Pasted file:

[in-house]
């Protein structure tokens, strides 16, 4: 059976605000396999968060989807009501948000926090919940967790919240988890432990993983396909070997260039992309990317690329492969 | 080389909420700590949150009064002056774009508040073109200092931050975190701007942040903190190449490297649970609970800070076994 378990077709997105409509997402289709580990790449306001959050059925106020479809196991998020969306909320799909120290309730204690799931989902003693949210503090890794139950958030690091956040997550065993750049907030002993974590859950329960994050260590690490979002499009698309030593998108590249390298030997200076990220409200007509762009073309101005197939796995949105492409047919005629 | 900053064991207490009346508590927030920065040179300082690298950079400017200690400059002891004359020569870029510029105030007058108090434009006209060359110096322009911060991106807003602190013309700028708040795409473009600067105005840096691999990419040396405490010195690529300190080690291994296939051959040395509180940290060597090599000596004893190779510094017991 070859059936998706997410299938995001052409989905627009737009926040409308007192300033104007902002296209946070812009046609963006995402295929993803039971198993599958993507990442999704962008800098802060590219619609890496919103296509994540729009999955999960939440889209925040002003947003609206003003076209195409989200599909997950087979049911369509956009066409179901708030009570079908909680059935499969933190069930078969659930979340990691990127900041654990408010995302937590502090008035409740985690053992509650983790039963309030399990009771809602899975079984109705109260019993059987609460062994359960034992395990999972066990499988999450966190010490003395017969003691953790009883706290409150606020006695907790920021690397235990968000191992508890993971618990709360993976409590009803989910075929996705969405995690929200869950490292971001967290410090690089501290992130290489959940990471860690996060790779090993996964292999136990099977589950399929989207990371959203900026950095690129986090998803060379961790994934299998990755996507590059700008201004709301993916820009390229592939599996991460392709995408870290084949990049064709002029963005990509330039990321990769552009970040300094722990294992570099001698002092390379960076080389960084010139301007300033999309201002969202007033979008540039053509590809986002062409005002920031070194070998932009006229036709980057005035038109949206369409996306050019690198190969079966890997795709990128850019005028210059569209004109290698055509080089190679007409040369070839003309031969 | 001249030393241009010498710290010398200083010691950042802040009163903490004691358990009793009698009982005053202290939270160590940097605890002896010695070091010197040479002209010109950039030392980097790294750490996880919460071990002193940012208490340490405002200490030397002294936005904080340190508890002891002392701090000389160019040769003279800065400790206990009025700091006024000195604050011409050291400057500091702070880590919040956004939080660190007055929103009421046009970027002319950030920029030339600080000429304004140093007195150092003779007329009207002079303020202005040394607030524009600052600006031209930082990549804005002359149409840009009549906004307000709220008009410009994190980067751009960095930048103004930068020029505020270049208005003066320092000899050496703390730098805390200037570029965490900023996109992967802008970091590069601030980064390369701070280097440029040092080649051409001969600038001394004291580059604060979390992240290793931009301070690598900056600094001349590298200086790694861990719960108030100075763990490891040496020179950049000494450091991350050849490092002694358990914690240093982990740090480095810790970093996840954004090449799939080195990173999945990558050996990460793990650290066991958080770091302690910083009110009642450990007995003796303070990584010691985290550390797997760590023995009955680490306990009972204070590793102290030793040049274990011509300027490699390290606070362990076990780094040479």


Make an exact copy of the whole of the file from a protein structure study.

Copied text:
[in-house]
């Protein structure tokens, strides 16, 4: 059976605000396999968060989807009501948000926090919940967790919240988890432990993983396909070997260039992309990317690329492969 | 080389909420700590949150009064002056774009508040073109200092931050975190701007942040903190190449490297649970609970800070076994 378990077709997105409509997402289709580990790449306001959050059925106020479809196991998020969306909320799909120290309730204690799931989902003693949210503090890794139950958030690091956040997550065993750049907030002993974590859950329960994050260590690490979002499009698309030593998108590249390298030997200076990220409200007509762009073309101005197939796995949105492409047919005629 | 900053064991207490009346508590927030920065040179300082690298950079400017200690400059002891004359020569870029510029105030007058108090434009006209060359110096322009911060991106807003602190013309700028708040795409473009600067105005840096691999990419040396405490010195690529300190080690291994296939051959040395509180940290060597090599000596004893190779510094017991 070859059936998706997410299938995001052409989905627009737009926040409308007192300033104007902002296209946070812009046609963006995402295929993803039971198993599958993507990442999704962008800098802060590219619609890496919103296509994540729009999955999960939440889209925040002003947003609206003003076209195409989200599909997950087979049911369509956009066409179901708030009570079908909680059935499969933190069930078969659930979340990691990127900041654990408010995302937590502090008035409740985690053992509650983790039963309030399990009771809602899975079984109705109260019993059987609460062994359960034992395990999972066990499988999450966190010490003395017969003691953790009883706290409150606020006695907790920021690397235990968000191992508890993971618990709360993976409590009803989910075929996705969405995690929200869950490292971001967290410090690089501290992130290489959940990471860690996060790779090993996964292999136990099977589950399929989207990371959203900026950095690129986090998803060379961790994934299998990755996507590059700008201004709301993916820009390229592939599996991460392709995408870290084949990049064709002029963005990509330039990321990769552009970040300094722990294992570099001698002092390379960076080389960084010139301007300033999309201002969202007033979008540039053509590809986002062409005002920031070194070998932009006229036709980057005035038109949206369409996306050019690198190969079966890997795709990128850019005028210059569209004109290698055509080089190679007409040369070839003309031969 | 001249030393241009010498710290010398200083010691950042802040009163903490004691358990009793009698009982005053202290939270160590940097605890002896010695070091010197040479002209010109950039030392980097790294750490996880919460071990002193940012208490340490405002200490030397002294936005904080340190508890002891002392701090000389160019040769003279800065400790206990009025700091006024000195604050011409050291400057500091702070880590919040956004939080660190007055929103009421046009970027002319950030920029030339600080000429304004140093007195150092003779007329009207002079303020202005040394607030524009600052600006031209930082990549804005002359149409840009009549906004307000709220008009410009994190980067751009960095930048103004930068020029505020270049208005003066320092000899050496703390730098805390200037570029965490900023996109992967802008970091590069601030980064390369701070280097440029040092080649051409001969600038001394004291580059604060979390992240290793931009301070690598900056600094001349590298200086790694861990719960108030100075763990490891040496020179950049000494450091991350050849490092002694358990914690240093982990740090480095810790970093996840954004090449799939080195990173999945990558050996990460793990650290066991958080770091302690910083009110009642450990007995003796303070990584010691985290550390797997760590023995009955680490306990009972204070590793102290030793040049274990011509300027490699390290606070362990076990780094040479």